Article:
Proton Beam Therapy in Ireland
CANCER sufferers will be given greater access to a pioneering treatment as a leading centre looks to expand in Ireland.
Proton beam therapy, which uses positively-charged particles to destroy cancerous cells, is not currently available in the country.
But specialists from the Proton Therapy Center in Prague, Czech Republic say they hope to “bridge the gap” in cancer care by setting up a new network of proton therapy pioneers.
Medical director Dr Jiri Kubes says specialists will be looking to share their experiences of proton therapy with local professionals and make access to the technology smoother.
At the moment, cancer patients looking to explore their proton therapy options face travelling to Europe or the US.
Dr Kubes said: “The general public is becoming increasingly aware of the benefits of proton therapy, and we are seeing a growing number of patients from Ireland enquiring about what proton therapy can do for them.
“Most of the enquiries are from patients with prostate cancer who are looking for treatments which preserve bowel and sexual functions.”
Traditional treatment options for prostate cancer – the most common male cancer in Irish men – can often lead to erectile dysfunction and urinary incontinence.
Unlike traditional radiotherapy using X-rays, proton therapy can pin-point the precise area to target, preserving healthy tissue surrounding the tumour while reducing toxicities and minimising harmful side-effects.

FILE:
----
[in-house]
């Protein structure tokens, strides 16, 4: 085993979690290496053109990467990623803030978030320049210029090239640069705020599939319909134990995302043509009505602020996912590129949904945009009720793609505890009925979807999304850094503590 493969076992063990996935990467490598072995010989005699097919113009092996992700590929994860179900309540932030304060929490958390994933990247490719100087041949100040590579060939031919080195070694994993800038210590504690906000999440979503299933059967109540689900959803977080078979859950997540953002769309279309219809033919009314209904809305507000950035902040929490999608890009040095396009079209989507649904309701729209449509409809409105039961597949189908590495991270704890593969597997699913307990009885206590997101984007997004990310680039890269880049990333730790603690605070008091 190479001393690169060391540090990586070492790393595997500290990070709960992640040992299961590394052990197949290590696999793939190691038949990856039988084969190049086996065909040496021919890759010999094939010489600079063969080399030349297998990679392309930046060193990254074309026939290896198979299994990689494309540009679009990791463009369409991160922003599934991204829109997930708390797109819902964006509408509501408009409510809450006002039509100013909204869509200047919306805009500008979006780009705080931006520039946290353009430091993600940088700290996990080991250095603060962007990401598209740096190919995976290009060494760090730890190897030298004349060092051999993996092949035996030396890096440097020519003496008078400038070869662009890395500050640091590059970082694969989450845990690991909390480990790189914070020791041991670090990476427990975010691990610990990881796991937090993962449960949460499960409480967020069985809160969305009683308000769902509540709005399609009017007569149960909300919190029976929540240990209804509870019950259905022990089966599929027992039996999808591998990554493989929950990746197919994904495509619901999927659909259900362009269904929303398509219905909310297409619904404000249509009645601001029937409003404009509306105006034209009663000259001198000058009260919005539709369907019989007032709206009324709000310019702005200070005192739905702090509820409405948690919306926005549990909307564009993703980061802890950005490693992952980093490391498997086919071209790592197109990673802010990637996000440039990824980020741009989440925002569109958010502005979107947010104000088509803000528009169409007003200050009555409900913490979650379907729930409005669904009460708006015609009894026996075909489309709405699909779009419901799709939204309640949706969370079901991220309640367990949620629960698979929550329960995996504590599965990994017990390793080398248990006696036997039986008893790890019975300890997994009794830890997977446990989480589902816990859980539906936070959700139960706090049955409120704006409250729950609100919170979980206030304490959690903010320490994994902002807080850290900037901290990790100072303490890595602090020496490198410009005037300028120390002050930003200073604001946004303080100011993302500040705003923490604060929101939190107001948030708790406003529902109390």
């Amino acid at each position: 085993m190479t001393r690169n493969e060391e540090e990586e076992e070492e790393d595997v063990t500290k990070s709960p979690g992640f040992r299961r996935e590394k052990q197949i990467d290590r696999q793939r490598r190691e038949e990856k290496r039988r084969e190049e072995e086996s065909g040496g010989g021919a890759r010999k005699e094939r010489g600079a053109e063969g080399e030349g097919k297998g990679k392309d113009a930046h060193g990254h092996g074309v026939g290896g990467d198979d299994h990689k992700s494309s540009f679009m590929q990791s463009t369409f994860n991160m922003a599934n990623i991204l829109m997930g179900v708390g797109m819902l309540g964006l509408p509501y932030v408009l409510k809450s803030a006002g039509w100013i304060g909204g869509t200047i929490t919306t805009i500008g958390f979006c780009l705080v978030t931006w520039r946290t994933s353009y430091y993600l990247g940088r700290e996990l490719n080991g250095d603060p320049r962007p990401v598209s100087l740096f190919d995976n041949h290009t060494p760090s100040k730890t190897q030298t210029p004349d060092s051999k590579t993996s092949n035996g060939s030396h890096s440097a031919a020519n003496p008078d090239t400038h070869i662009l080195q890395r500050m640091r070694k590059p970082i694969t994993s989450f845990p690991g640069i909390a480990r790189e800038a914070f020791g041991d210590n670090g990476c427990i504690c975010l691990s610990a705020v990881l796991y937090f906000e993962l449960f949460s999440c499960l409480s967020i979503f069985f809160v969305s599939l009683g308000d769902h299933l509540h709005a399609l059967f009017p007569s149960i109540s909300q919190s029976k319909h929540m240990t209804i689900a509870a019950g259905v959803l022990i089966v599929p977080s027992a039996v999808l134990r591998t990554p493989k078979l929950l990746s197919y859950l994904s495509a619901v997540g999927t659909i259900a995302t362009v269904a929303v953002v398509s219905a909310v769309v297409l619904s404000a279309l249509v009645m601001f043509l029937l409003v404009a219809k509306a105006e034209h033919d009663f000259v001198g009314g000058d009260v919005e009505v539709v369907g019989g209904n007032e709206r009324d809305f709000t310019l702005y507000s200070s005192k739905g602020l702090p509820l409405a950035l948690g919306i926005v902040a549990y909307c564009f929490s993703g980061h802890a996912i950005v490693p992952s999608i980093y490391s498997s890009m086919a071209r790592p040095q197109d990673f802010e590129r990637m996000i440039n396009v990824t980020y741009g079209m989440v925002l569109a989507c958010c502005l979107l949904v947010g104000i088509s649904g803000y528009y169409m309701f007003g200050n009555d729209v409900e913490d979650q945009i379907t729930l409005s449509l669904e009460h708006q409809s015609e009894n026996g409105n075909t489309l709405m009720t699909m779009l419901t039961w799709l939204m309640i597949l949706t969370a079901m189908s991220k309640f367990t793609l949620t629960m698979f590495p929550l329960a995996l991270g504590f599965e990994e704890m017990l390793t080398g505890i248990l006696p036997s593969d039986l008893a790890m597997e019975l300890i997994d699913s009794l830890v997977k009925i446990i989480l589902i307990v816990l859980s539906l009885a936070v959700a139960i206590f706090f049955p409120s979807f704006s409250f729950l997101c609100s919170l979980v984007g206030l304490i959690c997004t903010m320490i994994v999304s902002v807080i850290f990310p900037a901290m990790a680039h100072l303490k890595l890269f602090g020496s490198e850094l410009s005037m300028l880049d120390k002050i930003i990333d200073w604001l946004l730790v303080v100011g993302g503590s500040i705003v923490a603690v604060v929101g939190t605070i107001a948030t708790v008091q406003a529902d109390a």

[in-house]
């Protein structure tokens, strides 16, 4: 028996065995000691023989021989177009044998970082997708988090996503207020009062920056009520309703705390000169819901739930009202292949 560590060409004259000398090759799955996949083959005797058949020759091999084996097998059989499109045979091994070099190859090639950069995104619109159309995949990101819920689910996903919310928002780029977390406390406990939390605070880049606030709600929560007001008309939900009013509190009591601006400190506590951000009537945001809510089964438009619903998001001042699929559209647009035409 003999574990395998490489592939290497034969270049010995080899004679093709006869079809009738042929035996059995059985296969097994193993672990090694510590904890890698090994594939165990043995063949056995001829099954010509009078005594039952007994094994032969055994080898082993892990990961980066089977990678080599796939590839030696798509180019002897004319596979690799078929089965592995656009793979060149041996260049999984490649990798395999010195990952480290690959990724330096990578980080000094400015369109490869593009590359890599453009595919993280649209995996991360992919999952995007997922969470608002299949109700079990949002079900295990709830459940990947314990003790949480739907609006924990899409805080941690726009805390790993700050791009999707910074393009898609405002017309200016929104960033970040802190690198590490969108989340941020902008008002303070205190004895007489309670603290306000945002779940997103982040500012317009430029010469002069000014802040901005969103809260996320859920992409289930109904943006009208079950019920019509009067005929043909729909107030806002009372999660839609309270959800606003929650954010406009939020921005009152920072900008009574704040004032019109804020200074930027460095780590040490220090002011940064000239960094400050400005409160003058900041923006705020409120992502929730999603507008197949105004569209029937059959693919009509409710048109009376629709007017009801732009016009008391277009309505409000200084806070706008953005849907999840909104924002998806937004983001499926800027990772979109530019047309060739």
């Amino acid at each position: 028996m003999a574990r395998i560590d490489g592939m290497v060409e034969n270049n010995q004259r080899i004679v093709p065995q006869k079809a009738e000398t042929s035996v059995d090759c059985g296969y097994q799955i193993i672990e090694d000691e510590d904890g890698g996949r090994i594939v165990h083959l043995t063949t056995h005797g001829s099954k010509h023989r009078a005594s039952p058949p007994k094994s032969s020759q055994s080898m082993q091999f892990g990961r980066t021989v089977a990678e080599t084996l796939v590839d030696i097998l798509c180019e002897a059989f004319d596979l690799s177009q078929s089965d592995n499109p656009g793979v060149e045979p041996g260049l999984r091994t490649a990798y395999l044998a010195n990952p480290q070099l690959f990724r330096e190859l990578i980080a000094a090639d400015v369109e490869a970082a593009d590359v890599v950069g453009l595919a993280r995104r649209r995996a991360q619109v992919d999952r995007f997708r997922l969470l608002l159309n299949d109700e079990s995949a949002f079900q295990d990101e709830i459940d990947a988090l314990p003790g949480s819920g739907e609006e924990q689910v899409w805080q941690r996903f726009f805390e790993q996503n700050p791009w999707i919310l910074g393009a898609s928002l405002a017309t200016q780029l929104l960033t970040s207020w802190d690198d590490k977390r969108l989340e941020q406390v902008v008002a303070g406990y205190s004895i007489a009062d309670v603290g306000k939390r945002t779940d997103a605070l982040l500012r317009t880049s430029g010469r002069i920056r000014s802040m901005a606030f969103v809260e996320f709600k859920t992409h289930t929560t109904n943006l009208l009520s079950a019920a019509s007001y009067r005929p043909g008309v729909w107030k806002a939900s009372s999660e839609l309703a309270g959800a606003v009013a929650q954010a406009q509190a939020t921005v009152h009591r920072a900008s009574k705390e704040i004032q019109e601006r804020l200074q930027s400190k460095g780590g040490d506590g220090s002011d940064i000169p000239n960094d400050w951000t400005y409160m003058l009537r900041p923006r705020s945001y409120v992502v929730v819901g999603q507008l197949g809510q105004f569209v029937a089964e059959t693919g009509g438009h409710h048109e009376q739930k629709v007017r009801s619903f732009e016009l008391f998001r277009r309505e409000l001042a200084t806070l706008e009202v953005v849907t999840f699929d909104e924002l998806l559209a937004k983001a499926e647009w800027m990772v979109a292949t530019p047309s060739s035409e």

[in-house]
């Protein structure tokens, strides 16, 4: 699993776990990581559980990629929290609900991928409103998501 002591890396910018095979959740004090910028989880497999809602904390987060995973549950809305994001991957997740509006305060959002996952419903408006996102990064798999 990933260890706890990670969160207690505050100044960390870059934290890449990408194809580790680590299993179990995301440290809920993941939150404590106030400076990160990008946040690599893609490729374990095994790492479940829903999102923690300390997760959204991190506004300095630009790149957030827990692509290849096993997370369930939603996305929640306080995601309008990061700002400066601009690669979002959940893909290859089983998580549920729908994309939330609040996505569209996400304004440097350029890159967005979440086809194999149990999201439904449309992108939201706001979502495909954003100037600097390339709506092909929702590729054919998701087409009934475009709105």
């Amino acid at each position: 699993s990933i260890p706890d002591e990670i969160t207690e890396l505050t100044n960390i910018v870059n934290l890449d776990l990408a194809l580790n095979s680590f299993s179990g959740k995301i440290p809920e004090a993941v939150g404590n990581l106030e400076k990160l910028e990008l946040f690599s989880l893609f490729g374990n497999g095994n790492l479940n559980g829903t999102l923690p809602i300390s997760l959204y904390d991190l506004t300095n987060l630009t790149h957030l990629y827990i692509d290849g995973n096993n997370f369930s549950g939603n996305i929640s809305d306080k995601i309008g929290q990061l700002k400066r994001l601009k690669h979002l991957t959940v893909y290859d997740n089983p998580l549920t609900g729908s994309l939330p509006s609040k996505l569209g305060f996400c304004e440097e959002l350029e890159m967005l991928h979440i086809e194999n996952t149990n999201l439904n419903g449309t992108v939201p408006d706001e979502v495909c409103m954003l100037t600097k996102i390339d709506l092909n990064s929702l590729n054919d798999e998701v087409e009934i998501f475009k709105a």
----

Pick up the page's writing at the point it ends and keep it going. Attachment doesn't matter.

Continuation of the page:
Dr Kubes added: “In the last four years, since the centre opened, we have achieved excellent results and are excited to be able to share our knowledge so that patients in Ireland can directly benefit and proton therapy will become more readily accessible.”
John O’Kelly, 68, from Limerick, was diagnosed with prostate cancer two years ago after experiencing a sudden and frequent need to visit the bathroom.
John was advised to ‘watch and wait’ to see how his cancer progressed.
But frustrated with advice and determined to carry on living life to the full, John travelled to the Proton Therapy Center for treatment.
John said: “I wasn’t happy. I just thought ‘This isn’t me’, I’m not used to sitting and doing nothing.
“I thought it was only going to go one way, and by then I might have no option but to have fairly aggressive treatments, which I did not want to do.
“I had already read about how surgery could leave you with incontinence.”
John was treated with five hyper fractions over a two-week period, going in for treatment every other day.
He said: “They were reassuring and very professional and put me at ease from the word go.”
John says he’s now cancer-free and has no regrets about seeking healthcare elsewhere.
For further info please visit Proton Therapy Ireland